July 13, 2018
A COP DNA DATABASE IS NEEDED TO IDENTIFY CRIMINAL COPS
From 1974 to 1986 a serial rapist, murderer, and burglar was on the loose in California and the cops and FBI could not figure out who it was. The police investigators were so befuddled that they often blamed the crimes on men who knew the victims or searched for the killer/rapist in areas far afield from the crime scenes. Thanks to DNA this murderer/rapist has been located and identified as former Police Officer Joseph James DeAngelo. He is believed to have committed at least 12 murders, more than 50 rapes, and over 100 burglaries in California from 1974 to 1986. During much of this time, he was an active duty Police Officer, often using the skills and knowledge attained from his police job to locate, surveil, and rape/murder his victims. His identity remained a secret due to the fact that his DNA was not in any state or national database. The FBI sought public assistance and information by showing artist pictures of the perpetrator, calling him an “Unknown Suspect.” Meanwhile, being a Police Officer; DeAngelo continued his rape and murder spree right under their noses.
Police Officer DeAngelo’s Many Names:
He is also believed to be responsible for three crime sprees throughout California, each of which spawned a different nickname in the press before it became evident that they were committed by the same person. In Sacremento, he was known as the East Area Rapist and was linked by his (MO) modus operandi to additional attacks in Contra Costa County, Stockton, and Modesto. He was later known for his southern California crimes as the Original Night Stalker. He is suspected to have begun as a burglar (the Visalia Ransacker) before moving to the Sacramento area, based on a similar MO and circumstantial evidence; however, as of June 2018, no direct link had been revealed.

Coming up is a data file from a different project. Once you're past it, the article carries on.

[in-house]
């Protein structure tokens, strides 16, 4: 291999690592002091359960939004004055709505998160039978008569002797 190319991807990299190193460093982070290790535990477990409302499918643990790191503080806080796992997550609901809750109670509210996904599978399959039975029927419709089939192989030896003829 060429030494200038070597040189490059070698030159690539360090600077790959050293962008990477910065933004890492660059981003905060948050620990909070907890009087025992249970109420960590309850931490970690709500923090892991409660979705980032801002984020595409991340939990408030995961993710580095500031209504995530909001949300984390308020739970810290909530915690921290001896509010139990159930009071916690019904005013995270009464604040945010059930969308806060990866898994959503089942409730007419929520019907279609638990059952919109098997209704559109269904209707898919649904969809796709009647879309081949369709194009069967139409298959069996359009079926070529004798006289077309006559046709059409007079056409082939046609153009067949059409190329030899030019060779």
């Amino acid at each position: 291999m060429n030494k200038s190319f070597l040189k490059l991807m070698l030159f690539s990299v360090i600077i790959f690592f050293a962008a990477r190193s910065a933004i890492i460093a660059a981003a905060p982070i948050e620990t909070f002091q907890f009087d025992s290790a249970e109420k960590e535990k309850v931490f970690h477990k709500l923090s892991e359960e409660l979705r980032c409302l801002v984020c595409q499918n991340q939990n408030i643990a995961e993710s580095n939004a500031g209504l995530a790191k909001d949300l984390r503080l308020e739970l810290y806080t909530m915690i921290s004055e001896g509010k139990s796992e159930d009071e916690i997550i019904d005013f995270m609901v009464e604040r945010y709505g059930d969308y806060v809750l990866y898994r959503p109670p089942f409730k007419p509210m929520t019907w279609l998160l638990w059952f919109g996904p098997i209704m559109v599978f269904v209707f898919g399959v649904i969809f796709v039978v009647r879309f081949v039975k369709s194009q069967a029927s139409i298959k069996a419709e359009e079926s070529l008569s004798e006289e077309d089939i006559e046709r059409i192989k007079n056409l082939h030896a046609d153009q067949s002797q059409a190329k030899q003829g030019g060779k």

For years the police had no clue as to who this person was until they eventually (2018) submitted known DNA samples from the rape scenes to a free national database in order to find a match. No direct match was made, but the DNA sample was close enough to some of Joseph DeAngelo’s relatives that investigators were able to focus on him as a suspect. Previous attempts to match the DNA he left at numerous crimes scenes to criminals incarcerated or arrested for prior offenses, did not turn up any suspects, because Police Officer DeAngelo was not in any criminal Databases. To his friends, family, and fellow cops, he was simply a hard-working police officer – “protecting the public.” Had there been a COP DNA Database at that time, he would have been located and quickly arrested, ending his crime spree.
Police Officer DeAngelo’s Arrest:
The Sacramento County Sheriff’s Department arrested 72-year-old Joseph James DeAngelo during the afternoon on April 24, 2018, in connection with the crimes. DeAngelo, a former police officer in Auburn and Exeter, California was charged with eight counts of first-degree murder. On May 10, the Santa Barbara County District Attorney’s office charged DeAngelo with four additional counts of first-degree murder for the four killings believed to be committed by the Golden State Killer in that county. Before the arrest, law enforcement uploaded the Golden State Killer’s DNA profile from an intact rape kit in Ventura County to the Florida-based personal genomics website GED Match. The website identified 10 to 20 distant relatives of the Golden State Killer (sharing the same great-great-great grandparents), from whom a team of five investigators constructed a large family tree. They identified two suspects in the case (one of whom was ruled out by a relative’s DNA test), leaving DeAngelo the main suspect. On April 18, a surreptitious DNA sample was collected from the driver’s-side door handle of a car DeAngelo was seen driving which was parked in a Hobby Lobby parking lot in Roseville, California. Five days later, another DNA sample was collected from a tissue found in DeAngelo’s curbside garbage can. Both samples were consistent with the Orange and Ventura County suspect profiles. About four months elapsed between the first matches on GEDmatch and DeAngelo’s arrest.